For example I would like to see:

1. Use some complex HTML /CSS ( responsive, multi level nav, many jquery plugins, color options, few JQ sliders…etc.)
2. Transfer step by step all to WP.
3. Widgetize different areas, footer, body…allow users to choose their place in body, footer…
4. Make options panel for mentioned in 1. for user to choose
5. Create shortcodes which can be used
6. Create custom menu…
7. Upload on server and share one database with many WP themes (something like make good demo website for all your WP themes)
8. And more maybe which I forgot to mention…

For all concerns about competition I think that marketplace by itself is the best judge, to trow bad and push good, talented and dedicated members. No one can’t become competition because of one good WP tutorial.

Anyway if I can’t find it on Tuts+ for example I will find it elsewhere, now or later.

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RikdeVos says

In addition to all the code involved with a WP theme, I’d also love to learn more about web design. Things like web typography, and how to design complete website’s from scratch. Sure, webdesigntuts+ has some good articles/tutorials, but it doesn’t teach you how to design a website yourself or what makes a design look good. I think this would be a great addition to the tuts+ sites and would definitely pay for something like this.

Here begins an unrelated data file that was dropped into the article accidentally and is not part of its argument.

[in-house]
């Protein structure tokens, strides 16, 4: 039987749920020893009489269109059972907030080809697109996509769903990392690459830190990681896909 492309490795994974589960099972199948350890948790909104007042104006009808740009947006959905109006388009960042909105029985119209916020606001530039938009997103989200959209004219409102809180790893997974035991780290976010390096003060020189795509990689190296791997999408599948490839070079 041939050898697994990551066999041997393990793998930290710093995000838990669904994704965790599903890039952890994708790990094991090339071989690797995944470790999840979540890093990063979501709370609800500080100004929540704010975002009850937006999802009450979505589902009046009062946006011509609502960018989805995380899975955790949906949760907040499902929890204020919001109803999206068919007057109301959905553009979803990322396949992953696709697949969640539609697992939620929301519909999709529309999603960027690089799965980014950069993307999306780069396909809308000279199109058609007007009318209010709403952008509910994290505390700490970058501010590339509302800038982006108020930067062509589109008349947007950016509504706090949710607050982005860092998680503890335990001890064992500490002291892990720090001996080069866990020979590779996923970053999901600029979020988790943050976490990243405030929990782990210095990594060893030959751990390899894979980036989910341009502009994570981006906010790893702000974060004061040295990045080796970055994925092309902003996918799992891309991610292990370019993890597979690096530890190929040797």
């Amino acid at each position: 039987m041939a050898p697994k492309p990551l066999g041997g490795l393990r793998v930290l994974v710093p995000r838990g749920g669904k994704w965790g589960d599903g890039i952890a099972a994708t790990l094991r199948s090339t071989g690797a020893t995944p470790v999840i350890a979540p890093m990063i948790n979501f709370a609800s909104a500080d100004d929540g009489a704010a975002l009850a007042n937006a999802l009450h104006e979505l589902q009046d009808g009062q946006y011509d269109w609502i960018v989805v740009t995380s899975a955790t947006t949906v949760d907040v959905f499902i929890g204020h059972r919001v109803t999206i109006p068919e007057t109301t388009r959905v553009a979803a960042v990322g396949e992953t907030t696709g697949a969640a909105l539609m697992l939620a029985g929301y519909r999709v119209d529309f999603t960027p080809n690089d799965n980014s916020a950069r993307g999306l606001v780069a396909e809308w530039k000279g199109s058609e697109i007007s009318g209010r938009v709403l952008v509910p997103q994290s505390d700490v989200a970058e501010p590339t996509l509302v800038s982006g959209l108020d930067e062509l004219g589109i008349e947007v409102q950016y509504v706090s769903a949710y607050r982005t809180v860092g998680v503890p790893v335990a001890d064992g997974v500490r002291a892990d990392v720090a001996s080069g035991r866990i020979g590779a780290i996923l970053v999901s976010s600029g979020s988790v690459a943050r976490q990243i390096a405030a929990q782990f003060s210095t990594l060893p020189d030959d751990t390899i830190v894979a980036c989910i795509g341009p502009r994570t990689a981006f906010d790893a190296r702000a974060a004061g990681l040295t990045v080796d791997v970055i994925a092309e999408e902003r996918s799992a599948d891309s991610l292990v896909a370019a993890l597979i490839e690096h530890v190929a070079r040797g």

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MSFX Volunteer moderator says

Why share experiences? Because it isn’t always about making money. We make a living off of an open source project, it’s only fitting to give back every once in a while.

spot on +1

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VF says


Why share experiences? Because it isn’t always about making money. We make a living off of an open source project, it’s only fitting to give back every once in a while.
spot on +1

That theory fits only as long as the tutorials also free. Also the purpose of tutorials are about making stock, which in-turn deals with making profit out of learning.

Not saying, this is right or wrong but “making stock” kind of tutorial doesn’t necessarily needs to be considered as non-profit or community help. However if it is targeted to guide best practices and standards, then it will.

Btw, don’t we have enough noob crowd on TF? :D I think the plan was to utilize the noob crowd’s availability to cater profit on tutsplus premium; that’s a better marketing strategy though.

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PixelBin says

So divulge the few tricks and secrets to making a successful product to even more competitors who will just rip designs and whip together shoddy code? As if there isn’t enough mediocrity in the marketplaces as it is. Everyone here learned it the hard way through scraping together books, tutorials, screencasts, etc to get the right knowledge, so can you.

You can’t walk into a restaurant and ask the chefs how to prepare the meals so you can start your own rival restaurant, so how is this any different?